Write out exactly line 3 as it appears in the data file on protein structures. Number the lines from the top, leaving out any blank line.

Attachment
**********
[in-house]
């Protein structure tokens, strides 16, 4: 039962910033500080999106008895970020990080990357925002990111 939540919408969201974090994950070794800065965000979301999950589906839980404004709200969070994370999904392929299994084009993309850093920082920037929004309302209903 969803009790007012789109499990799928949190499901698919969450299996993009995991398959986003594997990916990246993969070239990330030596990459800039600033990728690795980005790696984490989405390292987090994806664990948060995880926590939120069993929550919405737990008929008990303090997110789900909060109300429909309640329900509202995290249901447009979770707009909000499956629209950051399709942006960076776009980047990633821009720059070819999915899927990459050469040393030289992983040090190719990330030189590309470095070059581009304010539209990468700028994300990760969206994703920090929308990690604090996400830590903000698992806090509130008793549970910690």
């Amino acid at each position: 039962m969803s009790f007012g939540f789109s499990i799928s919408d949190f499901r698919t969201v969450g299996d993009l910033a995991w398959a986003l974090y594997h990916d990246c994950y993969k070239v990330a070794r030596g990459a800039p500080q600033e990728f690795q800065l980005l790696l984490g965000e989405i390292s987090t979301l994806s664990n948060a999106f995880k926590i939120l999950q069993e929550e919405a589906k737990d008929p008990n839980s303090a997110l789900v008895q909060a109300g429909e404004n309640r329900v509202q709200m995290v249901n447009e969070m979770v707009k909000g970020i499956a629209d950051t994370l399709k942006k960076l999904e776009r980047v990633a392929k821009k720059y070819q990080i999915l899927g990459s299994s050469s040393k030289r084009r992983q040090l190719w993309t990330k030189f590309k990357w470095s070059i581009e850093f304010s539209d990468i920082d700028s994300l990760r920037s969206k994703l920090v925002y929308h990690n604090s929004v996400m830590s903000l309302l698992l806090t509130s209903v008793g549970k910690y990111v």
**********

């Amino acid at each position: 039962m969803s009790f007012g939540f789109s499990i799928s919408d949190f499901r698919t969201v969450g299996d993009l910033a995991w398959a986003l974090y594997h990916d990246c994950y993969k070239v990330a070794r030596g990459a800039p500080q600033e990728f690795q800065l980005l790696l984490g965000e989405i390292s987090t979301l994806s664990n948060a999106f995880k926590i939120l999950q069993e929550e919405a589906k737990d008929p008990n839980s303090a997110l789900v008895q909060a109300g429909e404004n309640r329900v509202q709200m995290v249901n447009e969070m979770v707009k909000g970020i499956a629209d950051t994370l399709k942006k960076l999904e776009r980047v990633a392929k821009k720059y070819q990080i999915l899927g990459s299994s050469s040393k030289r084009r992983q040090l190719w993309t990330k030189f590309k990357w470095s070059i581009e850093f304010s539209d990468i920082d700028s994300l990760r920037s969206k994703l920090v925002y929308h990690n604090s929004v996400m830590s903000l309302l698992l806090t509130s209903v008793g549970k910690y990111v």